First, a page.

“That’s the advantage of working more collaboratively with BSU and working directly with employers in the region. Students have the opportunity to stay here.”
Expanded offerings are being explored in such fields as hospitality management, retail management, forestry resource management and a variety of new health-related jobs such as diagnostic technologies, cardiac support and medical assisting.
In hospitality management, for example, Minneapolis-based Carlson Companies has committed $200,000 per year for the next three years to build a joint degree program at Bemidji State and NTC.
The college will continue to serve traditional-age high school graduates but place increased emphasis on attracting adult learners who want to advance or change their careers, as well as assisting employers who seek customized training for their workers in advanced manufacturing and other fields.
For example, BSU and NTC are partners with the Minnesota Innovation Institute, or MI2, which is seeking to establish an entrepreneurship center in the Mayflower Building in downtown Bemidji.
Plans call for students at the college to complete their general education requirements, such as English and mathematics, in joint courses at Bemidji State, while the college provides remedial classes for students who aren’t yet ready for college- or university-level courses.
Increased use of advanced communications technology will provide greater educational access for off-campus learners, including students at the region’s tribal colleges. NTC is part of a consortium of higher education institutions, including the tribal colleges, which in February won a $500,000 federal grant to expand distance learning in rural Minnesota.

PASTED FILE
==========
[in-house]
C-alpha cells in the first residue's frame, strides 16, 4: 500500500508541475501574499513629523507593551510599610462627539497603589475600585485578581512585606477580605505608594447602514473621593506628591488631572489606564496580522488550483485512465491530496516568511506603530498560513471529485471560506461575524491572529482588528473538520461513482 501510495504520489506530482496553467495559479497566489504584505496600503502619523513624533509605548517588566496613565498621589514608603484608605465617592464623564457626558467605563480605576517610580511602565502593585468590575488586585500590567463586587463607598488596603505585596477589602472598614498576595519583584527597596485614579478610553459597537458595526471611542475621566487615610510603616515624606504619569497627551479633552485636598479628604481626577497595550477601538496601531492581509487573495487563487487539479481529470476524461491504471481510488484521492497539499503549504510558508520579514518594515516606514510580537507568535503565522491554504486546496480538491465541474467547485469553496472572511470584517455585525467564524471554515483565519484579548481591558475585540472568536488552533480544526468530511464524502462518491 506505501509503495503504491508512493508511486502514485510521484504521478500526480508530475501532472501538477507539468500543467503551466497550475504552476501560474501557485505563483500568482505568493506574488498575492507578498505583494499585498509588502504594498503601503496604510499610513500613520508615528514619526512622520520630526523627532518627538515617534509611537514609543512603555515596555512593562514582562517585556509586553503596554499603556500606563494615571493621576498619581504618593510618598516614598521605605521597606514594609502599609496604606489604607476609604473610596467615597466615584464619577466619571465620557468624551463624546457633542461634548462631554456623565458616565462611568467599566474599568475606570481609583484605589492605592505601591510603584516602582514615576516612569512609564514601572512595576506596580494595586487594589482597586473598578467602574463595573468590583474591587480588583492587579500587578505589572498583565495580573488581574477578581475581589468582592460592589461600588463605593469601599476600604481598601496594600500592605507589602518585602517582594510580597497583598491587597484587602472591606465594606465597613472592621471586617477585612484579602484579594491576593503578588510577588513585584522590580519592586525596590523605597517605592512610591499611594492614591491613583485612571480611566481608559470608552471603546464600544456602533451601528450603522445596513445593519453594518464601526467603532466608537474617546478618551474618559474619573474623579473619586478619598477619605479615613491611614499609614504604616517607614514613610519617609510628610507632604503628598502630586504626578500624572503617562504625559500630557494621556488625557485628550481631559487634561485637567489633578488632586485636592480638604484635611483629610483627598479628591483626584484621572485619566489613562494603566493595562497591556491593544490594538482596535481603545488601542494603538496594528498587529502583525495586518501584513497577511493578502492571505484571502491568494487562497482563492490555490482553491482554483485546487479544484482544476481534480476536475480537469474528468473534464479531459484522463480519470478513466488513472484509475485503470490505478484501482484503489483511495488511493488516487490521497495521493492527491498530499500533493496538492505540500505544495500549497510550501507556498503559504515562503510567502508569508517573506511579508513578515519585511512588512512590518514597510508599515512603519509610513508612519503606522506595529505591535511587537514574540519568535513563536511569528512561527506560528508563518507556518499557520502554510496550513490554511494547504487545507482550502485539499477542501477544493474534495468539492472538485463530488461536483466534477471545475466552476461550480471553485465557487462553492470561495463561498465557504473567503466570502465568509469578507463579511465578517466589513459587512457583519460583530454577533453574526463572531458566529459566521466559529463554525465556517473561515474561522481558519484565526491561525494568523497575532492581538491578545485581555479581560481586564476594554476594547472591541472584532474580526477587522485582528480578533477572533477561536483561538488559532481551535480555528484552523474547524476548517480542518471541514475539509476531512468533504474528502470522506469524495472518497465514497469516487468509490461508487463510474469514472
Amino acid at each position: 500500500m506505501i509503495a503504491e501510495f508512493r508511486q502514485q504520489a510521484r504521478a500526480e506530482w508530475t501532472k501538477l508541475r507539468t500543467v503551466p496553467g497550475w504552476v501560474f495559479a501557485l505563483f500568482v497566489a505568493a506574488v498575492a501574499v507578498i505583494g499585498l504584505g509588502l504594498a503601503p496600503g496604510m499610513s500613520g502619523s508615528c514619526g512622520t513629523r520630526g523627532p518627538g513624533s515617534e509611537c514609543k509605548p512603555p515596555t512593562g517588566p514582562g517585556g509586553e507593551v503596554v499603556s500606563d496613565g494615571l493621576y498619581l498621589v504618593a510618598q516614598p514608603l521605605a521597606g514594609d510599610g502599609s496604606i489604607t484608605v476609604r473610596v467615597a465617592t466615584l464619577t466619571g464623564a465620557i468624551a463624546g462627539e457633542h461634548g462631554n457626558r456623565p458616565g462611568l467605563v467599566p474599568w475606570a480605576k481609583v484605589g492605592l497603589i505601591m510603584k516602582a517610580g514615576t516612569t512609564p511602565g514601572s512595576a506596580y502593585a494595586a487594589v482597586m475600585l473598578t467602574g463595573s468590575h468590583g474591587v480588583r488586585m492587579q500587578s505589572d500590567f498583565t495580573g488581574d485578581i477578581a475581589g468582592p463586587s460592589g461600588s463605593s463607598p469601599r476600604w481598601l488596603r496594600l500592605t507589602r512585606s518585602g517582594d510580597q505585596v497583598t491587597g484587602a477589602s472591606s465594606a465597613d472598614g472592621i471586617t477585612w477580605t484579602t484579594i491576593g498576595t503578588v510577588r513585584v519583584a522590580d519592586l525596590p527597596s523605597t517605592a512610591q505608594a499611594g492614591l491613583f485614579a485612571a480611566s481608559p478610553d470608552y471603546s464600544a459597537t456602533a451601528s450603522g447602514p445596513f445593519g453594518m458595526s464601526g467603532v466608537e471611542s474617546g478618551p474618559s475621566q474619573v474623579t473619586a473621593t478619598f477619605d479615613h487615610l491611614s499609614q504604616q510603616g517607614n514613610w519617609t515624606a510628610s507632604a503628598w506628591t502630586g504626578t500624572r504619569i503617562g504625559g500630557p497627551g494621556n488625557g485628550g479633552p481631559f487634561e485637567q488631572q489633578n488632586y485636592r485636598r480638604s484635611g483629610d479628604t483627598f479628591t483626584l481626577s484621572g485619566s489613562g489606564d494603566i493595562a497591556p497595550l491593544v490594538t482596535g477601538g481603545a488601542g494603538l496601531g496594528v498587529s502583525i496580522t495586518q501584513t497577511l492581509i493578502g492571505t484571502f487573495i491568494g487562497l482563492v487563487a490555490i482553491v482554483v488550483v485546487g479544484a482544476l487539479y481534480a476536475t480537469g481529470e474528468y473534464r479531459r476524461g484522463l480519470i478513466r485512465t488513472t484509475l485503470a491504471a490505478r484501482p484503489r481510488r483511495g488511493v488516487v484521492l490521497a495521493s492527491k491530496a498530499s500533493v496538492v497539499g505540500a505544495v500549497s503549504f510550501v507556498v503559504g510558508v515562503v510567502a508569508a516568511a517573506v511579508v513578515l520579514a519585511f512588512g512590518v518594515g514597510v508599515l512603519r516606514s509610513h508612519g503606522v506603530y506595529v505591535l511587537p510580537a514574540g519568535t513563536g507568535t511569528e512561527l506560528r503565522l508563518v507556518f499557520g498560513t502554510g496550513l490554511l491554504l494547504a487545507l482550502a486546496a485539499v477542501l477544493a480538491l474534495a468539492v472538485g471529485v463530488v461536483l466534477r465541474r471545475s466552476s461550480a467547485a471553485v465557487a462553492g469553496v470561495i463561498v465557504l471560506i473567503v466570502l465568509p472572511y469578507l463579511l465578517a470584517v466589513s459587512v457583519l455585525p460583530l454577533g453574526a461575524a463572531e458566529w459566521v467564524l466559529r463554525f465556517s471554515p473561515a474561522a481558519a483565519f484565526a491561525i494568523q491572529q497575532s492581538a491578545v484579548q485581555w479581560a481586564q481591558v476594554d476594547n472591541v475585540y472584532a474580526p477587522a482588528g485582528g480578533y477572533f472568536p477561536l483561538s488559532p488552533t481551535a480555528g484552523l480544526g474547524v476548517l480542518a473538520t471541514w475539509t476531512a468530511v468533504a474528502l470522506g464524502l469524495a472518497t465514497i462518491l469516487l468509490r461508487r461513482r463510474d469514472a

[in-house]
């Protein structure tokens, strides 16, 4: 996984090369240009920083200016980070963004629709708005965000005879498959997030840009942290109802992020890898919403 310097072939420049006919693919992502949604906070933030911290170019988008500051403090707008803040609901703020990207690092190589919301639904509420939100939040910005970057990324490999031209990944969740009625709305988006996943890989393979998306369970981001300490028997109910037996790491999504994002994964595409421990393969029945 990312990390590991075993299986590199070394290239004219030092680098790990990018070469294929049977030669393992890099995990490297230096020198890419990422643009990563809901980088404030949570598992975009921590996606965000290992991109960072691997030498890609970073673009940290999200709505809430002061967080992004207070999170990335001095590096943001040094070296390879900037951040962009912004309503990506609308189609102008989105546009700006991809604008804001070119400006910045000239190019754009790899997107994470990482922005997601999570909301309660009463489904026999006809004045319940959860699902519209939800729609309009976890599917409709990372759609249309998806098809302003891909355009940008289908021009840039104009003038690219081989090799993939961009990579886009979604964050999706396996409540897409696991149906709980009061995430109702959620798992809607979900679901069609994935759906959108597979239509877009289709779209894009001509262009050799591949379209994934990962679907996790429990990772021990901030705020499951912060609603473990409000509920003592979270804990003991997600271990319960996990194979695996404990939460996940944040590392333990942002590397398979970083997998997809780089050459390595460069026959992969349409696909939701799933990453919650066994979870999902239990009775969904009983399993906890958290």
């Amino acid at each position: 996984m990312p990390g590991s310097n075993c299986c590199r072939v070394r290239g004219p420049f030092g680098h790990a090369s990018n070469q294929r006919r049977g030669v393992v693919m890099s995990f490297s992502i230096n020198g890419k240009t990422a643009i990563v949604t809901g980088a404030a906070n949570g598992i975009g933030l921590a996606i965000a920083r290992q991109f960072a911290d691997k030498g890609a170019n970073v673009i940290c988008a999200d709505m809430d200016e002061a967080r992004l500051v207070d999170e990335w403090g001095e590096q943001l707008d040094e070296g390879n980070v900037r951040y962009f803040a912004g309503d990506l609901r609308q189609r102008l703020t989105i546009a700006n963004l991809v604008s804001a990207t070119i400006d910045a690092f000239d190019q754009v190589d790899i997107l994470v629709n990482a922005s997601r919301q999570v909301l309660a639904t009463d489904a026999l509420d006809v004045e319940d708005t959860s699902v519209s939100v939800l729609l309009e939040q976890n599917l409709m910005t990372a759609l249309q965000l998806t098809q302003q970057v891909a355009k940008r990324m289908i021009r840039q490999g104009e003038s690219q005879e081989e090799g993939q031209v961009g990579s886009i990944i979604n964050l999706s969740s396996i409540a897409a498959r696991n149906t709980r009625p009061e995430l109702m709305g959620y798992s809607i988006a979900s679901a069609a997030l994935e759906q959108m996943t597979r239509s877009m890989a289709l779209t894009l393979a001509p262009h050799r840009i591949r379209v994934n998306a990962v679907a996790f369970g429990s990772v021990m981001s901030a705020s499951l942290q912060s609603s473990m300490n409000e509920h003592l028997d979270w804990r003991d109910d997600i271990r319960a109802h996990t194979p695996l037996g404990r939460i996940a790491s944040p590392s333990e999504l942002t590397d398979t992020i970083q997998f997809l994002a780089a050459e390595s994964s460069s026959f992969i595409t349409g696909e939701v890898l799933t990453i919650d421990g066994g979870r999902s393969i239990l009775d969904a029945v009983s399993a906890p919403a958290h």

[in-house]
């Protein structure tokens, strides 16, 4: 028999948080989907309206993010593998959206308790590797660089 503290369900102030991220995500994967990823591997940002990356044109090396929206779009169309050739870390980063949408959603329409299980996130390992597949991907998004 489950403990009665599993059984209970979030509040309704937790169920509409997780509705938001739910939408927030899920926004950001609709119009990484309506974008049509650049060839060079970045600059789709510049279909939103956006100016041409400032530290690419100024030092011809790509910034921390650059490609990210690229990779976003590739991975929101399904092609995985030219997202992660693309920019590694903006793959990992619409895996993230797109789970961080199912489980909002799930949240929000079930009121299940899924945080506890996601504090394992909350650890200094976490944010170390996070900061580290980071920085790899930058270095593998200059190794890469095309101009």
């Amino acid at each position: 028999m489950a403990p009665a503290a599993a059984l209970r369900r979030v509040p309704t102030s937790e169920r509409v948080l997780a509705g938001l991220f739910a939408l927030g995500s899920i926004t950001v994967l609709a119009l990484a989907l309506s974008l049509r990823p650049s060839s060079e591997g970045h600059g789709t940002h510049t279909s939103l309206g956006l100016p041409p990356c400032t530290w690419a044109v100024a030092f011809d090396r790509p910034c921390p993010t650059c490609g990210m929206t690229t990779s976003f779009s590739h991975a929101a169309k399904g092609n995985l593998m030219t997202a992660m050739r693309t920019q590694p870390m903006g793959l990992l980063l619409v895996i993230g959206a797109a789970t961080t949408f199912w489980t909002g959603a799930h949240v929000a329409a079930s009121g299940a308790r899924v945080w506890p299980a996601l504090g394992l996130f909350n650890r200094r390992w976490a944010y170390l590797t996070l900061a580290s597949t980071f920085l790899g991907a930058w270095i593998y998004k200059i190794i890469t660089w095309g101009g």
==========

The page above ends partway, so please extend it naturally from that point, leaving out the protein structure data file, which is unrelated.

Restored tuition revenue, combined with cost savings from administrative efficiencies between the university and the college, are intended to erase an operating deficit at NTC that Hanson said could threaten the college’s survival if not immediately addressed. One-time use of financial reserves will be needed this fiscal year to help close a deficit estimated at $1.5 million.
A permanent reduction in six to 10 staff positions at NTC is anticipated by October as some back-office roles are absorbed into BSU departments. Although no faculty layoffs are immediately planned, college faculty positions may be reduced for the 2015-16 school year.
“This kind of change is never easy, and we regret the impact on individual employees,” Hanson said. “But I am confident the steps we are taking will yield great and lasting rewards for the college, for Bemidji State and for our entire region. The benefits will be very personal, for students and their families, and also global in their scope.”
• Scott Faust, director of communications and marketing; (218) 755-2041
Northwest Technical College, located in northern Minnesota’s lake district, is an open, inviting technological learning organization. For more than 40 years, the college has valued life-long learning and the worth and dignity of all people. Its open-enrollment policy, affordable tuition and high-quality education have attracted a diverse group of learners; today, the College serves more than 1,200 learners. The college offers more than 40 degree programs in areas such as business, health, human and protective services and environmental and industrial technology career programs. Classes are offered on the Bemidji campus, online, or as a combination of both. NTC is a member of the Minnesota State Colleges and Universities system.
For more, visit ntcmn.edu or follow us on social media: We are on Facebook and Twitter.